MRAssociates — Knowledge base
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In the same topic…
- contentBristol CC v AW  UKUT 109 (AAC) (CH/200/2009)
- contentCH/1127/2008 and others
- contentCH/150/2007 and others - Interim Decision
- contentCH/2633/2008 - Final Decision
- contentCH/2633/2008 - Interim Decision
- contentCH/2805/2007 - Interim Decision
- contentCH/4432/2006 and others - Interim decision
- contentCH/779/2007 - Interim Decision
- contentChorley BC v EM  UKUT 108 (AAC) (CH/4432/2006 and others) - Final Decision
- contentChorley BC v IT  UKUT 107 (AAC);  AACR 2 (CH/150/2007) - Final Decision
- contentDW v Oxford CC  UKUT 52 (AAC) (CH/1344/2011)
- contentEast Hertfordshire DC v KT  UKUT 12 (AAC) (CH/2726/2008)
- contentR (S) v Social Security Commissioner, Secretary of State & Walsall MBC  EWHC 3097 (Admin)
- contentR (S) v Social Security Commissioner, Secretary of State & Walsall MBC  EWHC 2221 (Admin)
- contentR(H) 2/07
- contentR(H) 4/09 [CH/779/2007; CH/2805/2007; CH/1246/2007 & CH/1247/2007 (Reported as R(H) 6/08) - Final decision]
- contentR(H) 6/08 [CH/1246/2007 & Ch/1247/2007 - Interim Decision
- contentR(H) 7/07
- contentSalford CC v PF  UKUT 150 (AAC) (CH/577/2009 & others)
- contentWirral BC v MF  UKUT 291 (AAC);  AACR 12 (CH/1528/2012)
CH/150/2015 and others
|Case law date|
Direct provision of “support” – when is assistance to tenants capable of counting as “support” – help with HB claims - disputes – moving elsewhere
The background and the outcome
In this case, Throughcare Housing and Support Ltd (‘Throughcare”) was providing supported housing of a temporary nature to some 100 occupants. The HB claimant was a man with a history of an irregular lifestyle, and significant difficulty in coping with the day-to-day demands of independent life. After a tribunal allowed the HB claim under the exempt accommodation” provisions the local authority appealed to the Upper Tribunal.
The Upper Tribunal set the tribunal’s decision aside on the grounds that it (i) had not make sufficiently precise findings and (ii) did not explain why it accepted oral evidence despite obvious discrepancies in the documentary evidence. The Upper Tribunal remitted the case and provided detailed directions to the new tribunal.
Help with HB claims
Judge Turnbull reiterated that the starting point is that if the HB issue that arises is within the landlord’s knowledge, an ordinary landlord will usually assist and hence this will not count as support. However, what a general social landlord will “usually do” is a question of fact rather than law and the answer can vary from case to case. (Compare R(H) 4/09, paras 252 to 256 and Chorley Borough Council v IT(HB)  UKUT 107 (AAC), paras 85 to 88). In the instant case, the claimant’s HB award had been suspended, owing to a lack of evidence of his jobseeker’s allowance award continuing. Throughcare prompted him on several occasions to produce the necessary evidence. The Judge said this could count as support as it showed that Throughcare were willing to go beyond what a general needs social landlord would normally do (para 35(4)(c)).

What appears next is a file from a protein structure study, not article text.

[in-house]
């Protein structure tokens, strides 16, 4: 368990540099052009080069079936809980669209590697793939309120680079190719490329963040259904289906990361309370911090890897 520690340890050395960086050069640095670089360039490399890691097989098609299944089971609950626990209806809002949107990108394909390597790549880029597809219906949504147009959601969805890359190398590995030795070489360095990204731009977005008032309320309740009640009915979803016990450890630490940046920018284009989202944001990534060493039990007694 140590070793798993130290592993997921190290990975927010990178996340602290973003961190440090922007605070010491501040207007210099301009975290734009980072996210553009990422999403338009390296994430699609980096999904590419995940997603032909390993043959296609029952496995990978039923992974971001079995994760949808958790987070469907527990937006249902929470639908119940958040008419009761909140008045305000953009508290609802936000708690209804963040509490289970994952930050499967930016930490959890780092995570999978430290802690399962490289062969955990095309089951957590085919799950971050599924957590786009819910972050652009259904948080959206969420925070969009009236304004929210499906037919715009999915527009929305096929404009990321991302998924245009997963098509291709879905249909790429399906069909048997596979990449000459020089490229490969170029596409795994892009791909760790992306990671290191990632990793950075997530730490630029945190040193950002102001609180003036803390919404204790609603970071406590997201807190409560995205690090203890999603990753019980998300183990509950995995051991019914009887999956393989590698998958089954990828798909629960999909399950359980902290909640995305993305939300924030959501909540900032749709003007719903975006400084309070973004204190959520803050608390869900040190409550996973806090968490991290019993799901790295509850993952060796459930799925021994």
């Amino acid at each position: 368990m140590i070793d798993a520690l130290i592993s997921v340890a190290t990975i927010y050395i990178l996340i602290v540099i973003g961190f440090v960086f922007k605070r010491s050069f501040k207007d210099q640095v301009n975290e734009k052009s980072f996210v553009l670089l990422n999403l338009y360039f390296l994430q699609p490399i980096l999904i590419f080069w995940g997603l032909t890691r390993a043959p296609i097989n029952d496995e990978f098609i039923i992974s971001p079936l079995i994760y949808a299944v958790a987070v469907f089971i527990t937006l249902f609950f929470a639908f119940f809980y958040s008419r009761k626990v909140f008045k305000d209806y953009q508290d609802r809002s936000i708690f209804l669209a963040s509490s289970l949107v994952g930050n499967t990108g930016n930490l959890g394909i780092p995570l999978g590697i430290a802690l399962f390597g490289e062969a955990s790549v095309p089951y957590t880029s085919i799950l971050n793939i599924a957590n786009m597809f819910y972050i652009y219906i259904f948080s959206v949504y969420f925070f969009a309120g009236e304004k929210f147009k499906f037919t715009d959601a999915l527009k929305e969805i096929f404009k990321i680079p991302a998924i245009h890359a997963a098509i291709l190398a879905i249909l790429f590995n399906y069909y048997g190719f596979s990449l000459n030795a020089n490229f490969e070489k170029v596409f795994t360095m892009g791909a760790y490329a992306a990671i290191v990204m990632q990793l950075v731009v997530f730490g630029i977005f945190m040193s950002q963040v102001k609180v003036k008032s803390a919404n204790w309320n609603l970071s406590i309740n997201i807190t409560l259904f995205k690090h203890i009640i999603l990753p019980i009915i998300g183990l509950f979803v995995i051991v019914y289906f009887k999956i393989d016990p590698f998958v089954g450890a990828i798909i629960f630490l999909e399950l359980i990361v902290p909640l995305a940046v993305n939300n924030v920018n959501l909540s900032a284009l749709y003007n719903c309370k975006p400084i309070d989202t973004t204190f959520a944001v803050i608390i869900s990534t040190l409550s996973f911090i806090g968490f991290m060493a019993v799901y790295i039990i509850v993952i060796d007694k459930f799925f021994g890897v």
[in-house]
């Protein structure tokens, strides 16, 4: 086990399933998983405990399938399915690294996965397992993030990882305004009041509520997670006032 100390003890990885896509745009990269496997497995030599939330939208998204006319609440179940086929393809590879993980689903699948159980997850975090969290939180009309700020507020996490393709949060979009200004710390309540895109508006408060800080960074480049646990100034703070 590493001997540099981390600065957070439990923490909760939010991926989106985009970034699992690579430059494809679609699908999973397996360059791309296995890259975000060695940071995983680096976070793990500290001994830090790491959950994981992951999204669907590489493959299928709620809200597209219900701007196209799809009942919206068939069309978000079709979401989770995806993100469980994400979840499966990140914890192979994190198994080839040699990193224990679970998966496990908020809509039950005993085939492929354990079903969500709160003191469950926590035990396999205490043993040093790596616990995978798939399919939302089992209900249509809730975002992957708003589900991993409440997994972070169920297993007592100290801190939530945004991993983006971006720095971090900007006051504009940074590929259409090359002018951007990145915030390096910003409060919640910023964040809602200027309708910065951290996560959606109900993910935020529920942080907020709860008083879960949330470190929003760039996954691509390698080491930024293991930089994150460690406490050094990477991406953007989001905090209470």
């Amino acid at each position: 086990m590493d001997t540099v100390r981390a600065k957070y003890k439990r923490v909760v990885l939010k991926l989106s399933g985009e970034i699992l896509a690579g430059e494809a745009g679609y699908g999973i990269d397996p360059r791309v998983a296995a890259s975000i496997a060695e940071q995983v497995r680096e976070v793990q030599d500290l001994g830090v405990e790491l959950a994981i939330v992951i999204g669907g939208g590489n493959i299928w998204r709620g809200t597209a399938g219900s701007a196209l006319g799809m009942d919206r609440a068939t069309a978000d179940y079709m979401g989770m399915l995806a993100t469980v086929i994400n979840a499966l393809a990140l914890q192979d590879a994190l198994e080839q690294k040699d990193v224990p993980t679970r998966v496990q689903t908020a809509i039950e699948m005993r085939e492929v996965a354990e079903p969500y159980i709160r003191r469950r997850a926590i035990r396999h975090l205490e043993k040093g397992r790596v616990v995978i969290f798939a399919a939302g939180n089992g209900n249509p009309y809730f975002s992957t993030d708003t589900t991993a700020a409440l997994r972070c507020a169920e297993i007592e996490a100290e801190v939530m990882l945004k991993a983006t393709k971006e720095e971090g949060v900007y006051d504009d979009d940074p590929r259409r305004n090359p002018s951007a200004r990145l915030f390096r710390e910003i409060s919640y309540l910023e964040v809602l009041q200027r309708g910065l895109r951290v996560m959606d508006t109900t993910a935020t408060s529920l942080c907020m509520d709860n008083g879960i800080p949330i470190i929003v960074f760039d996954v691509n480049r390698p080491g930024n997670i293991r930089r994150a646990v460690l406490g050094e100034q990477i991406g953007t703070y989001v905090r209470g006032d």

Help with disputes between tenants
Judge Turnbull accepted a submission by Throughcare that, given the histories and characteristics of the tenants accommodated by them, this lead to a greater frequency of disputes between tenants, and therefore a greater need to mediate between them than would be the case in general needs social housing. The Judge acknowledged that if the type of tenants accommodated by Throughcare did lead to increased work in resolving disputes, then this was capable of amounting to support (para 35(6)).
Helping tenants to move on elsewhere
The claimant had been shown how to “bid” online for more permanent accommodation elsewhere. The Judge said that in the context of accommodation that was intended only to be temporary, pending the finding of more satisfactory and permanent accommodation, this assistance, was capable of counting as support. Judge Turnbull acknowledged that he had previously said that this would not count as support R(H) 4/09, paras 259 to 262), but explained that this had been said in a different context, where the accommodation was intended to provide the tenants with a permanent home (para 35(4)).
Whether outcome one tenant determinative for others
As a general rule, deciding whether a claimant’s accommodation was “exempt accommodation” needs to be based an assessment of individual claimant rather than the accommodation (See CH/1289/2007, at paras. 27 to 32). However, in a case where the landlord has a substantial number of tenants, the Judge accepted that it may be possible to regard the outcome of an appeal in relation to one or more of those tenants as determinative, in cases where those tenants (or licensees) all had broadly the same sorts of need (para 35(2)).